[0090] Reference is now made to FIG. 3 that presents a non-limiting example of an optical network constructed and operative according to a preferred embodiment of the present invention. The optical network described in FIG. 3 comprises six terminals 100, 101, 102, 103, 104 and 105, each provided with four optical transmitters 122 1-122 4, 126 1-126 4, 130 1-130 4, 134 1-134 4, 138 1-138 4 and 142 1-142 4 respectively and four optical receivers 124 1-124 4, 128 1-128 4, 132 1-132 4, 136 1-136 4, 140 1-140 4 and 144 1-144 4 respectively. Each of the four pairs comprising an optical transmitter and an optical receiver is coupled to optical fibers 106 and 108 via optical coupler array 110, 112, 114, 116, 118 and 120, respectively. Optical transmitters 122 1-122 4, 126 1-126 4, 130 1-130 4, 134 1-134 4, 138 1-138 4 and 142 1-142 4 may be operated to transmit at variable wavelengths λa1a4, λc1c4, λe1e4, λb1b4, λd1d4, λf1f4 respectively, while optical receivers 124 1-124 4, 128 1-128 4, 132 1-132 4, 136 1-136 4, 140 1-140 4 and 144 1-144 4 are operative to receive optical signals at variable wavelengths λb1b4, λd1d4, λf1f4, λa1a4, λc1c4λe1e4 respectively. As should be noted, the nomenclature λa1a4, λc1c4, λe1e4, λb1b4, λd1d4, λf1f4 indicates that optical transmitters 122 1-122 4, 126 1-126 4, 130 1-130 4, 134 1-134 4, 138 1-138 4 and 142 1-142 4 as well as optical receivers 124 1-124 4, 128 1-128 4, 132 1-132 4, 136 1-136 4, 140 1-140 4 and 144 1-144 4 are operative at any desired wavelength chosen out of a plurality of wavelengths, as opposed to the fixed and predetermined wavelength at which optical transmitters 20 1-1-20 1-4, 20 2-1-20 2-4, 20 3-1-20 3-4, 20 4-1-20 4-4, 20 5-1-20 5-4 and 20 6-1-20 6-4 and optical receivers 30 1-1-30 1-4, 30 2-1-30 2-4, 30 3-1-30 3-4, 30 4-1-30 4-4, 30 5-1-30 5-4 and 30 6-1-30 6-4, of the prior art network demonstrated in FIG. 1, are operable. This characteristic of optical transmitters and receivers is referred to herein as “tunable” transmitters or receivers, as the case may be. An example of such optical tunable transmitters and receivers was described in our co-pending patent application U.S. Ser. No. 10/266,580. The wavelength control of each of the optical transmitters 122 1-122 4, 126 1-126 4, 130 1-130 4, 134 1-134 4, 138 1-138 4 and 142 1-142 4 as well as optical receivers 124 1-124 4, 128 1-128 4, 132 1-132 4, 136 1-13 4, 140 1-140 4 and 144 1-144 4 is preferably done by a central management system that sends out commands to every optical transmitter and optical receiver. The transmission of the tuning commands from a central management system may be done by any of the methods known in the art per se, e.g. via another network such as an external IP network or via an in-band communication channel, using a dedicated wavelength for this purpose, and the like.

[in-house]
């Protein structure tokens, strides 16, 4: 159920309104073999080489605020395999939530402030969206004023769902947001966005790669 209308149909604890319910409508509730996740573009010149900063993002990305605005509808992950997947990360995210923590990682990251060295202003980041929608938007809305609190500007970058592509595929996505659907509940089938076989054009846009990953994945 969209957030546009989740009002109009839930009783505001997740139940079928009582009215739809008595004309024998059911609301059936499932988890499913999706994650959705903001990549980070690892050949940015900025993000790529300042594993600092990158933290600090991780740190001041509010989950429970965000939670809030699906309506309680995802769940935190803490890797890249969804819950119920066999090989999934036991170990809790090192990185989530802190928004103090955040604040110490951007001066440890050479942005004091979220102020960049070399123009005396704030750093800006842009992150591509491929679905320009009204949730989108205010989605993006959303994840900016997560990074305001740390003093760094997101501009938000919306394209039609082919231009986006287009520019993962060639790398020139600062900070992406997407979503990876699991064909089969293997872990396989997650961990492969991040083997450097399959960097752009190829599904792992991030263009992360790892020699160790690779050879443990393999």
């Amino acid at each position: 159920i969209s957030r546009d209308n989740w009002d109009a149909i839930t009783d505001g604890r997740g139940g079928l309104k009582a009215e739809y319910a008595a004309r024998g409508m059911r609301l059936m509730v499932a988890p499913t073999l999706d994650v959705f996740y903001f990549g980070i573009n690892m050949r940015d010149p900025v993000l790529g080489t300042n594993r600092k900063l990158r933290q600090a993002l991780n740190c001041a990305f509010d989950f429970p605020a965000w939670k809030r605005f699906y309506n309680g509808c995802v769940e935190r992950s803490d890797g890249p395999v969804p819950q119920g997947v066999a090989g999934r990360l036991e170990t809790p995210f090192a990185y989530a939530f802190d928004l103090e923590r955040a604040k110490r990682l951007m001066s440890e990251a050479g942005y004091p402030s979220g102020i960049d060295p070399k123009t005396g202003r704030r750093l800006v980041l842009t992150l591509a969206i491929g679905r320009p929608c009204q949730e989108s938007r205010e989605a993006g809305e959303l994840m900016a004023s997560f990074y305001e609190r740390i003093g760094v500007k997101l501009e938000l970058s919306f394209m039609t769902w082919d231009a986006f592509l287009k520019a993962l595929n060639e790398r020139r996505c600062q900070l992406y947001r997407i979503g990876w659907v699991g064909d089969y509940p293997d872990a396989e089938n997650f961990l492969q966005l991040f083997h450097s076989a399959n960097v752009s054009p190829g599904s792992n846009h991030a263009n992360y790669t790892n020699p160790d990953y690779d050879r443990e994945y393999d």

[0091] In order to utilize efficiently the tunability characteristic of the optical transmitters and receivers, the spectrum comprising plurality of applicable wavelengths should preferably be made available at each network element, as there is no predetermination of the wavelength that will be used in that network element. However, as will be appreciated by those skilled in the art, other combinations can be made to apply different parts of the spectrum at different network elements, and the present invention should be understood to encompass also any such combinations, as well as combinations which include tunable and fixed transmitters/receivers at the same network. Consequently, in this preferred embodiment, the optical network is not based on predefined wavelength specific OADMs as described in FIG. 2, which operating mode is preset to allow a certain transmitting wavelength and a certain receiving wavelength, and prevent transmission of signals being at other wavelengths than the predefined ones. To overcome this drawback, in the system described in this embodiment and illustrated in FIG. 3, each of the optical transmitters 122 1-122 4, 126 1-126 4, 130 1-130 4, 134 1-134 4, 138 1-138 4 and 142 1-142 4 as well as optical receivers 124 1-124 4, 128 1-128 4, 132 1-132 4, 136 1-136 4, 140 1-140 4 and 144 1-144 4 are connected to/from optical fibers 106 and 108 via optical coupler arrays 110, 112, 114, 116, 118 and 120. For example, optical transmitters 122 1-122 4 and optical receivers 124 1-124 4 are connected to optical fibers 106 and 108 via optical coupler array 110. Similarly, optical transmitters 126 1-126 4, 130 1-130 4, 134 1-134 4, 138 1-138 4 and 142 1-142 4 and optical receivers 128 1-128 4, 132 1-132 4, 136 1-136 4, 140 1-140 4 and 144 1-144 4 are connected to optical fibers 106 and 108 via optical coupler arrays 112, 114, 116, 118 and 120, mutatis mutandis. The network shown FIG. 3 is configured in a ring topology. However, it should be appreciated that the present invention also encompasses similar networks configured in other topologies such as bus or tree that can be constructed by implementing similar type of tunable transmitters and receivers coupled to optical fibers in the same manner as described herein.